Greyfriars Bobby, a Skye Terrier in Edinburgh, Scotland, was loyal to his master long after his master's death in 1858. Until Bobby's death 14 years later, he reportedly spent every night at his master's grave. A statue in memorial of Greyfriars Bobby was erected near the graveyard.

    Heidi, a Jack Russell Terrier from Scotland, made her way down a 500-foot (150 m) vertical drop to get to the body of her owner (after he fell to his death while hiking) and stood guard over his body for days in 2001.

    Hachikō, an Akita who became a symbol of loyalty in Japan, is now honored by a statue in Tokyo. Hachikō is famous for his loyalty to his long dead master Hidesaburō Ueno, by returning to the train station and waiting for his return, every day for the next nine years during the time the train was scheduled to arrive.

    Shep, a Border Collie, who – after seeing the coffin of his master loaded onto a train in Fort Benton, Montana in 1936 – maintained a vigil at the station for six years.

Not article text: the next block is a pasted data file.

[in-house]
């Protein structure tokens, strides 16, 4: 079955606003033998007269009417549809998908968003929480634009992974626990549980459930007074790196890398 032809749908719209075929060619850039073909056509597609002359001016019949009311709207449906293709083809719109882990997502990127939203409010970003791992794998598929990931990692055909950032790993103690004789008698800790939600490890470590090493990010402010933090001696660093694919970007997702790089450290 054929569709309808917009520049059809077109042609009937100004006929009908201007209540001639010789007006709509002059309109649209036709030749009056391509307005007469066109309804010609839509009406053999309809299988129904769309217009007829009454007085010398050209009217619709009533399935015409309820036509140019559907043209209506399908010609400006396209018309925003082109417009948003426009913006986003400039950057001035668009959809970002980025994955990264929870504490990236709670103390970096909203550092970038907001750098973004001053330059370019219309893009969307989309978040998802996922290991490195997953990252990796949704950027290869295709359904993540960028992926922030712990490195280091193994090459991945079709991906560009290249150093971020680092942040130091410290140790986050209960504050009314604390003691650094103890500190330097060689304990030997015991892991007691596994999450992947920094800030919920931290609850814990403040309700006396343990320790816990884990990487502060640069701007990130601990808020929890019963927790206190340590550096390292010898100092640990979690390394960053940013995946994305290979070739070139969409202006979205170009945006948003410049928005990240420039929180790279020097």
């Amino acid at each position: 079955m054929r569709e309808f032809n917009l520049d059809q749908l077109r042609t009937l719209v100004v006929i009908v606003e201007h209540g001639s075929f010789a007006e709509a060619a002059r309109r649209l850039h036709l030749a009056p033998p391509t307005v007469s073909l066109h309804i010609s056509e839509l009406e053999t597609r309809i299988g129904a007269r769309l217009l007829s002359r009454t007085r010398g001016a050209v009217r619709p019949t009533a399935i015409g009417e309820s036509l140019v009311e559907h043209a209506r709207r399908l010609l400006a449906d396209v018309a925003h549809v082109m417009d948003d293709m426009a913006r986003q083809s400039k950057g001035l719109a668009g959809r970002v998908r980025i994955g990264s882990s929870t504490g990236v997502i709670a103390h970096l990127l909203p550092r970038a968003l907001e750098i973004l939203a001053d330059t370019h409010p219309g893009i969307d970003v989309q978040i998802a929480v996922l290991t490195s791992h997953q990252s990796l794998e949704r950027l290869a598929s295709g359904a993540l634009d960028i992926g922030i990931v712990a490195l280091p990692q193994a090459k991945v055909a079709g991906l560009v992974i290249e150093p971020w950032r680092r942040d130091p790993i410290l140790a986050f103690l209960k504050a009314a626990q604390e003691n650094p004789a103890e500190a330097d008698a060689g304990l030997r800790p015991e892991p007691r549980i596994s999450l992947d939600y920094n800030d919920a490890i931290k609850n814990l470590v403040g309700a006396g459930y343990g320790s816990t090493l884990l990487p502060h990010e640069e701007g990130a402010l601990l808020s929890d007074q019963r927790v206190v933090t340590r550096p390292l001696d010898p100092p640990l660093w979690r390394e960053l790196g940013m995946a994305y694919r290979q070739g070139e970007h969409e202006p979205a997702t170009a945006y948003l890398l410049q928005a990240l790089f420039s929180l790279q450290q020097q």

Baekgu, a 4-year-old male Korean Jindo, lived alone with owner. After the owner died in June 2000, accompanied his dead owner for three days until other people came to find the body. Followed the owner's body to his funeral, came back home, not eating anything for four days, until The Korean Jindo Dog Research Institute (진돗개 시험연구소) brought him under its care. The dog would not interact with anyone except for his feeder as of 2005.

    Squeak, a Jack Russel Terrier who would not leave the body of his owner, Zimbabwean farmer Terry Ford, after Ford was murdered in 2002 by a violent mob carrying out Zimbabwean president Robert Mugabe's land seizure programs. The photo of little Squeak guarding Ford's bloody body raised worldwide awareness of land-related violence in Zimbabwe.

    Waghya, Chhatrapati Shivaji's pet dog. Waghya is known as the epitome of loyalty and eternal devotion. After Shivaji's death, the dog mourned and jumped into his master's funeral pyre and immolated himself. A statue was put up on a pedestal next to Shivaji's tomb at Raigad Fort.
    Statue of Waghya, symbol of pure loyalty and devotion in India
    Sources disagree about whether Waghya was an actual dog or a fictional dog.

    Leao, a mix breed who stayed by the side of her owner who died on January 2011 during Brazil's flood. His owner was Cristina Cesário Maria Santana. Her body (along with other 3 bodies of members of the family) was retrieved by the rescuers after looking at the dog digging over some mud.